Xi Jinping’s Rare Visit to Central Bank Signals Focus on Economy

Chinese President Xi Jinping made an unprecedented visit to the nation’s central bank and foreign exchange regulator on Tuesday, according to people familiar with the matter, signaling his increased focus on shoring up the economy and financial markets amid multiple challenges.

Xi, along with Vice Premier He Lifeng and other government officials, visited the People’s Bank of China (PBOC) and the State Administration of Foreign Exchange (SAFE) in Beijing in the afternoon, said the people, who asked not to be identified discussing private information. The vice premier also visited the nation’s sovereign wealth fund, the people added.

Xi Jinping’s Rare Visit to Central Bank Signals Focus on Economy
Xi Jinping’s Rare Visit to Central Bank Signals Focus on Economy

While details of the visits were not immediately clear, Xi’s movements are closely monitored by investors for potential policy signals. The most powerful Chinese leader since Mao Zedong has never appeared at the PBOC, according to public records, and his visit would highlight recent Communist Party rhetoric on its “centralized and unified” leadership over the financial industry. Previous such inspections were often led by the nation’s premiers or their deputies.

Xi’s presence reinforces a string of recent moves by the government to boost growth and stabilize markets. It could help ease concerns among some investors that the president had been neglecting the economy amid a purge of senior ministers and a volatile relationship with the US. His visit to the foreign exchange regulator is partly aimed at better understanding China’s $3 trillion of foreign-exchange reserves, one of the people said.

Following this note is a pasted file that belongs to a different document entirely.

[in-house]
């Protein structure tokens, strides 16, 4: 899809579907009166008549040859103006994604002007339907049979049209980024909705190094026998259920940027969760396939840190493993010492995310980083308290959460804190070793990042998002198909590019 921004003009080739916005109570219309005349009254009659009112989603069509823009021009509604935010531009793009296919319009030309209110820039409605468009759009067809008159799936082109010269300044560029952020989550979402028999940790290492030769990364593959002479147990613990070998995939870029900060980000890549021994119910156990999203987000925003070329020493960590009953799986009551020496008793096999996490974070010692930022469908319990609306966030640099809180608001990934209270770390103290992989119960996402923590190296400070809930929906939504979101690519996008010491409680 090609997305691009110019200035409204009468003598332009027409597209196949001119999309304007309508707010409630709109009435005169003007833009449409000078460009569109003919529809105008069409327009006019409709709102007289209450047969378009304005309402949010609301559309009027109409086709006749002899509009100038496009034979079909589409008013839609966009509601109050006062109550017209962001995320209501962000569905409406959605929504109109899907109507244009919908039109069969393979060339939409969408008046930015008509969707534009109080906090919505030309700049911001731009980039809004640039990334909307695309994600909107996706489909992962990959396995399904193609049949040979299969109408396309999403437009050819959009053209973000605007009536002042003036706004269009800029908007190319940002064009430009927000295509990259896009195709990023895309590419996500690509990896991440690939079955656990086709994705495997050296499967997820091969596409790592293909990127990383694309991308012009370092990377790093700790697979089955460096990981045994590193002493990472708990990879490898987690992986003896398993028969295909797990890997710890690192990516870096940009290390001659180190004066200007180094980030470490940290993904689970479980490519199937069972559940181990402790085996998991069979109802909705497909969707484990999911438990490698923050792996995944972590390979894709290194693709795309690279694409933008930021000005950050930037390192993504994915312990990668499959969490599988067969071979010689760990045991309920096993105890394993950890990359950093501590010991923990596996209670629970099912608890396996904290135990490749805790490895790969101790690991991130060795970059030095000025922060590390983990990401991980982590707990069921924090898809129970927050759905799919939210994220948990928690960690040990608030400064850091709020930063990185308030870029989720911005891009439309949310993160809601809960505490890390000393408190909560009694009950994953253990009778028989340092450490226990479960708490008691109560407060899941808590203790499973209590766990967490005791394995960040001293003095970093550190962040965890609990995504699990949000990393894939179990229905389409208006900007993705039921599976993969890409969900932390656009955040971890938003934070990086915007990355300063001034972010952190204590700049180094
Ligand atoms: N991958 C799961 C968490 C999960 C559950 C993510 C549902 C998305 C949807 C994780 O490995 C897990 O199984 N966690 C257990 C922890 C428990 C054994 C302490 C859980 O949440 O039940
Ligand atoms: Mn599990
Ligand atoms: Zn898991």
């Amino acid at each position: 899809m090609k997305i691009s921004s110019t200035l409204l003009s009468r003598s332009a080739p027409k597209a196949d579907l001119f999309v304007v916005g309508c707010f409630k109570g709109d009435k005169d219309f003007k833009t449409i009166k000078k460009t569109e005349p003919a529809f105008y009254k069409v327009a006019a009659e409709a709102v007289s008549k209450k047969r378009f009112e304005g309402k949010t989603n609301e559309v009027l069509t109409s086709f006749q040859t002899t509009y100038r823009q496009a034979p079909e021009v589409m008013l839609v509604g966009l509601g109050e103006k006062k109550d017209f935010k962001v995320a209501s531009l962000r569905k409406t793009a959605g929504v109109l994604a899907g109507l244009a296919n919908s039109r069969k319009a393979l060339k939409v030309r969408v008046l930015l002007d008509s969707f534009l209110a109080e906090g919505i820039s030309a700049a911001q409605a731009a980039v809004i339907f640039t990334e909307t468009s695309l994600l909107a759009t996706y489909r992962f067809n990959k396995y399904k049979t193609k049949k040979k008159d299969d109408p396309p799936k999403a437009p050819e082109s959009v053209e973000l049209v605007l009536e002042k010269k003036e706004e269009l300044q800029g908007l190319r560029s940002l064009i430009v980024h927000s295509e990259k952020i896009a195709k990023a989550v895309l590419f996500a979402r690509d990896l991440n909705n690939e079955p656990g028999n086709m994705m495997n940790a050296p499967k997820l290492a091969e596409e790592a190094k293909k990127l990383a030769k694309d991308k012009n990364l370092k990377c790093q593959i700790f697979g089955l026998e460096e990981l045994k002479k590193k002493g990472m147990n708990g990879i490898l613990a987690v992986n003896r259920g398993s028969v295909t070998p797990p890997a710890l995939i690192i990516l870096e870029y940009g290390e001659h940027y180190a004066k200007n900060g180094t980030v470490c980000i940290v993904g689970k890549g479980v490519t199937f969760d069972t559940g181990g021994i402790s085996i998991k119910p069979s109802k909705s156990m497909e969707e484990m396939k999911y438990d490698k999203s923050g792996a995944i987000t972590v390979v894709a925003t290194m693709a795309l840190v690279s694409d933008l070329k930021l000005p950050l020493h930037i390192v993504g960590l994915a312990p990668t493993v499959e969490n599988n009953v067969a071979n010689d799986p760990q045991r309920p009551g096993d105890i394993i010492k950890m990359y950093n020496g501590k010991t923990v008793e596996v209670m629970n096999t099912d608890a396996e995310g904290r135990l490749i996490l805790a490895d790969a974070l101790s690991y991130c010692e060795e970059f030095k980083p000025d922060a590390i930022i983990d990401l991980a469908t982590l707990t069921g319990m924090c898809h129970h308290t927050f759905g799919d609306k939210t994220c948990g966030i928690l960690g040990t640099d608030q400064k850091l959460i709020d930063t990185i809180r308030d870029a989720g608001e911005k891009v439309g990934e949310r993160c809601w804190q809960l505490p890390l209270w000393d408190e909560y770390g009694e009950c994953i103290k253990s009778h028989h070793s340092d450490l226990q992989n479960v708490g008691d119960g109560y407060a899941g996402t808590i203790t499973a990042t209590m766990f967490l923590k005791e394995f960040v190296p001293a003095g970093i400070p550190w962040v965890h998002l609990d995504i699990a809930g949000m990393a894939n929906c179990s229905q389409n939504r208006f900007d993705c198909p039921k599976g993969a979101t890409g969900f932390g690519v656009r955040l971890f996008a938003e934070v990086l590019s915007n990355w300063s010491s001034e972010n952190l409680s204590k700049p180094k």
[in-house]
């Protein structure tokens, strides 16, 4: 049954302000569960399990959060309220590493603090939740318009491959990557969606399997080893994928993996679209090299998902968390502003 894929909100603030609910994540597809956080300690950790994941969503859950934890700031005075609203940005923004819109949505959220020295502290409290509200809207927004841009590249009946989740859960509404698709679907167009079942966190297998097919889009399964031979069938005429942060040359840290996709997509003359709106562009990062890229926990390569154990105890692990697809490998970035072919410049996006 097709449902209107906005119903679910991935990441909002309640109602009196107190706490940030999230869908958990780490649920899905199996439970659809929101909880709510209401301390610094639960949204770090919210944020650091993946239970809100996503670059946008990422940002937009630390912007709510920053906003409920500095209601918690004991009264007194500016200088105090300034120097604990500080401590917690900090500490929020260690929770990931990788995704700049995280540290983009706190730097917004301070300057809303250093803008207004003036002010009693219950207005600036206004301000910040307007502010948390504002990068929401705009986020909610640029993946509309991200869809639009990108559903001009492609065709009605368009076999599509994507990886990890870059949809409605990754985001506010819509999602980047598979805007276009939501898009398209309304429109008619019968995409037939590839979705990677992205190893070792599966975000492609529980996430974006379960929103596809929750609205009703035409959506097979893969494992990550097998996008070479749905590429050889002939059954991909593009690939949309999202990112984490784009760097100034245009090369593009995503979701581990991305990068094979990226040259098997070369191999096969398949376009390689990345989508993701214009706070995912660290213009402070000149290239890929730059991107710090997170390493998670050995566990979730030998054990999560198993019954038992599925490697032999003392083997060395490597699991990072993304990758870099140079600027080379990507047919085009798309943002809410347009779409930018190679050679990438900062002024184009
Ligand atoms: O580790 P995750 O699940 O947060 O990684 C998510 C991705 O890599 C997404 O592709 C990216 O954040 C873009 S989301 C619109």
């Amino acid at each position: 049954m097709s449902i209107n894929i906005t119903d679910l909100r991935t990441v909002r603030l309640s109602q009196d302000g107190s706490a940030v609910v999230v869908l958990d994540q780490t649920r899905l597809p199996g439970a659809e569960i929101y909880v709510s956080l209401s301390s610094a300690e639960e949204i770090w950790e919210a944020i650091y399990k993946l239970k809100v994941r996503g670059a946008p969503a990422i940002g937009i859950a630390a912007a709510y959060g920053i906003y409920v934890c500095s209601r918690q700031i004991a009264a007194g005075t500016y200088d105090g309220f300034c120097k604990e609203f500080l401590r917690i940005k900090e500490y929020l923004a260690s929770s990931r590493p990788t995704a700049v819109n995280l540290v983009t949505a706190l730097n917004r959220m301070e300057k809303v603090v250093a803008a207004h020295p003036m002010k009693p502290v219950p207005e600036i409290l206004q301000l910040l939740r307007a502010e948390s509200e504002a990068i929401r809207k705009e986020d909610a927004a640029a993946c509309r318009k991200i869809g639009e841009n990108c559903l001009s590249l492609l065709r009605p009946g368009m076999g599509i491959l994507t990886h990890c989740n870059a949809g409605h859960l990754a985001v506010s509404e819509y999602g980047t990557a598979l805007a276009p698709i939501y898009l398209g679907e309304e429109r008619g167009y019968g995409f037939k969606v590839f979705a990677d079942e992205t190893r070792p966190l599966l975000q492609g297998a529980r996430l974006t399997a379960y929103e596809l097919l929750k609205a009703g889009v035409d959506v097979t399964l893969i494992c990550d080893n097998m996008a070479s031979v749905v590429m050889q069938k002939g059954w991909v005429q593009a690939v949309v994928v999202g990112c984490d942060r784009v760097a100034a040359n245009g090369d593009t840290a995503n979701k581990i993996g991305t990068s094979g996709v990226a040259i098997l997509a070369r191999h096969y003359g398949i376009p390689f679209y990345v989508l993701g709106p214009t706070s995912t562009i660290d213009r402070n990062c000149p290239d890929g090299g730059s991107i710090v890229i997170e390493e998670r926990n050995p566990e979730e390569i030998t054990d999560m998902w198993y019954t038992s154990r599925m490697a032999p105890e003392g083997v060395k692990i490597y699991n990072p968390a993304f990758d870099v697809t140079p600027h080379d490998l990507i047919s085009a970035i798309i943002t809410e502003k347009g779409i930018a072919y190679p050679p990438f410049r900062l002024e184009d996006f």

China battles to boost growth, stabilize financial markets

The world’s second-largest economy grew faster than expected in the third quarter, but there are deeper concerns about continued weakness in private sector activity and a lack of longer-term reforms needed to shift the economy to consumer-led growth.

The PBOC, which delivered modest interest rate cuts and has pumped more cash into the economy in recent weeks, is constrained in how much it can ease monetary policy for fear of stoking capital flight and hurting the yuan, analysts said.

Capital outflows from China rose sharply to $75 billion in September, the biggest monthly figure since 2016, Goldman Sachs’ preferred gauge of foreign exchange flows showed, underscoring intensifying depreciation pressure on the yuan.

Authorities have resorted to a battery of measures this year to address the nation’s faltering markets, an exodus of foreign funds, as well as worsening woes at the property sector and local government financing vehicles. While the economy has showed some signs of improvement, markets have continued to suffer as investor confidence has plummeted. More recently raids on foreign consulting firms and tightening of data security have further dented prospects.

Xi’s latest visit may prompt more policy action

Xi’s latest visit may prompt officials to further tap into their policy toolboxes to shore up the world’s second-largest economy and safeguard financial stability. Policymakers have so far refrained from using massive stimulus and more forceful direct intervention in the markets.

Central Huijin Investment Ltd., a unit of the $1.4 trillion wealth fund CIC, on Monday bought an undisclosed amount of exchange-traded funds and vowed to keep increasing its holdings in the latest attempt to boost the country’s slumping stock market.

The visit comes as state leaders, regulators and top bankers are set to gather at a closed-door financial policy meeting early next week to set medium-term priorities for the $61 trillion industry and prevent risks.

The meeting, known as the National Financial Work Conference, is held every five years and sets broad policy goals for regulators. It is expected to discuss topics such as fintech regulation, green finance, financial opening-up and systemic risk prevention.

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